Bike Shops & stolen wheels


We have second hand bike shops near me and cyclists work in bike shops and even they don’t want to shell out on new tyres and accessories. They know what they want and they have the tools to remove them. Maybe they are doing it for a friend so they find a bike that has the parts they want. The Real Cycling website shows a couple of bikes without their parts and it was ‘conveniently by the bike shop’. This does not surprise me. Do people ever see a bike without wheels where there isn’t a bike shop nearby, now that would be interesting. Also if you see a cyclist with a pair of wheels, well, that’s ok, he works in a bike shop. What a great cover that is. I have had my suspicions for a while and what the credit crunch and all that, it just wouldn’t surprise me if they took ‘opportunities’. When I discussed bikes having their parts stolen in the area with my own bike shop, they were somewhat disinterested and not really concerned. To be honest, he had a bit of a shifty look. There is no proof as such but this type of thing never happens in my village, but in a town where there are bike shops with poorly paid bike mechanics. I think they know more than they are letting on.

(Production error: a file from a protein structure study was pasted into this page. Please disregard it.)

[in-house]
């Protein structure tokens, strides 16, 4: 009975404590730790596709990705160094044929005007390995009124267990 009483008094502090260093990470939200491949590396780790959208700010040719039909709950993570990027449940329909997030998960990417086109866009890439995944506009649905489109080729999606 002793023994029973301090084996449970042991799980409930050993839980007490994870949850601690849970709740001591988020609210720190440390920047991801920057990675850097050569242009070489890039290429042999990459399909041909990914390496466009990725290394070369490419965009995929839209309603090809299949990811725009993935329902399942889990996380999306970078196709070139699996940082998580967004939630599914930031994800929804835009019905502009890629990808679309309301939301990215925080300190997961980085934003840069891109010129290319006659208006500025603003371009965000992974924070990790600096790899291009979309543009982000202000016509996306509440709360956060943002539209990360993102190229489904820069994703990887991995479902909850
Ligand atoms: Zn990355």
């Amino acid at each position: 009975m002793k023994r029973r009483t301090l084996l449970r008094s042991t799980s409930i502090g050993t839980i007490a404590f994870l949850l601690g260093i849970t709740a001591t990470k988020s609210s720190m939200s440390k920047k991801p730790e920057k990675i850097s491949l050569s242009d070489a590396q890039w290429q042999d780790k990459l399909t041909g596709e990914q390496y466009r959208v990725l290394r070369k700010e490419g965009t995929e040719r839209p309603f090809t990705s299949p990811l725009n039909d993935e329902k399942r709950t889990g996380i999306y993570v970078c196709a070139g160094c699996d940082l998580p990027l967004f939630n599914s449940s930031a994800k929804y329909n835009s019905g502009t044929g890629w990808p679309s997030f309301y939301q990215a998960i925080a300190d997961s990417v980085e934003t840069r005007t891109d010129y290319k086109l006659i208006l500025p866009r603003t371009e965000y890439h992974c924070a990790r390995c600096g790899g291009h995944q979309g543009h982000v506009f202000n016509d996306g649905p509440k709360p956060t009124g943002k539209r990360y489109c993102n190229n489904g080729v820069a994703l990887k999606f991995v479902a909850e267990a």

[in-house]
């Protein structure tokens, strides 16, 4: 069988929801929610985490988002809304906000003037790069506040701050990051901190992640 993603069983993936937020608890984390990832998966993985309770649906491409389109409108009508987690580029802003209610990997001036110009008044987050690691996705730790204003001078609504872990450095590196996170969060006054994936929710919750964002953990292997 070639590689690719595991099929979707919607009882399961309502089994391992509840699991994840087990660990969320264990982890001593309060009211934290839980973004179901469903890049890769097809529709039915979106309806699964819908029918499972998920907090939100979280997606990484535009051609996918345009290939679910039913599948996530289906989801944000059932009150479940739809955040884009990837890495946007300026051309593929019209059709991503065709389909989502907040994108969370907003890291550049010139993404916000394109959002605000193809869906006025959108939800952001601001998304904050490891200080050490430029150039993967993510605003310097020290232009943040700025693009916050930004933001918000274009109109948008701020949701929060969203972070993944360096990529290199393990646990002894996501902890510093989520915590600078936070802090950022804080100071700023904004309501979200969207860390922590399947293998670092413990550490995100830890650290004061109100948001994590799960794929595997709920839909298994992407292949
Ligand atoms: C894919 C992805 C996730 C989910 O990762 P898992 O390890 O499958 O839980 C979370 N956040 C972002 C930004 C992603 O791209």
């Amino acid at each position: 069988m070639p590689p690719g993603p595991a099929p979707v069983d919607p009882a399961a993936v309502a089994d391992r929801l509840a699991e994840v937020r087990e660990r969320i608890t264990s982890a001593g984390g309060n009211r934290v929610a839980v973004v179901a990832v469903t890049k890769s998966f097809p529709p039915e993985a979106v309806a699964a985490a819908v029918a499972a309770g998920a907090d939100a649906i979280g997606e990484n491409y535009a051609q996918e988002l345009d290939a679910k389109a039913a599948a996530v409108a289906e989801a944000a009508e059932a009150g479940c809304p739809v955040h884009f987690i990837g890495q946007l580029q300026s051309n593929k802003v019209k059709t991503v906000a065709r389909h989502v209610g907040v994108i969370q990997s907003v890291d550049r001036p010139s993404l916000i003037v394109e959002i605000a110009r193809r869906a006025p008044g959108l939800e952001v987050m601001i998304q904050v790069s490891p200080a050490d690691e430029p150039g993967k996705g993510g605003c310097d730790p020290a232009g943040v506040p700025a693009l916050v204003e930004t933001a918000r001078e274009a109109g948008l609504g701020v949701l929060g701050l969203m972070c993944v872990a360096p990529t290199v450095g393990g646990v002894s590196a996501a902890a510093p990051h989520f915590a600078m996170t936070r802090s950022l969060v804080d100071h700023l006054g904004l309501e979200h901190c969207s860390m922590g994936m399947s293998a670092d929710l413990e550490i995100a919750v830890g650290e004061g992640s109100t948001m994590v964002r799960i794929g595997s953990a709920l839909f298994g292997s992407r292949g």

I know when not to trust my bike shop when they fail to tell you that thieves can get into a Kryptonite lock in seconds with a pencil. They know full well how easy it is to get into them but choose not to tell you because they want to make a sale. Bike shops tend to care more about their sales than you as a customer. I would rather go to an honest bike shop than a shifty one. They are few and far between.

With locks and stuff, I don’t trust their opinion but I trust other cyclists on Youtube who ‘tell me how it is’ than at a bike shop, where generally speaking, I will trust them with maintenance only and that’s about it. (Actually even then I am not completely sure, maybe they are doing some maintenance scam!) I wonder who else distrusts bike shops as much as me? The fact that they treat you like a number and still call you by your formal name, creates a business distance, and the more formal it is, the less trust between bike retailer and customer there is.

Advertisements

Leave a Reply

Please log in using one of these methods to post your comment:

WordPress.com Logo

You are commenting using your WordPress.com account. Log Out / Change )

Twitter picture

You are commenting using your Twitter account. Log Out / Change )

Facebook photo

You are commenting using your Facebook account. Log Out / Change )

Google+ photo

You are commenting using your Google+ account. Log Out / Change )

Connecting to %s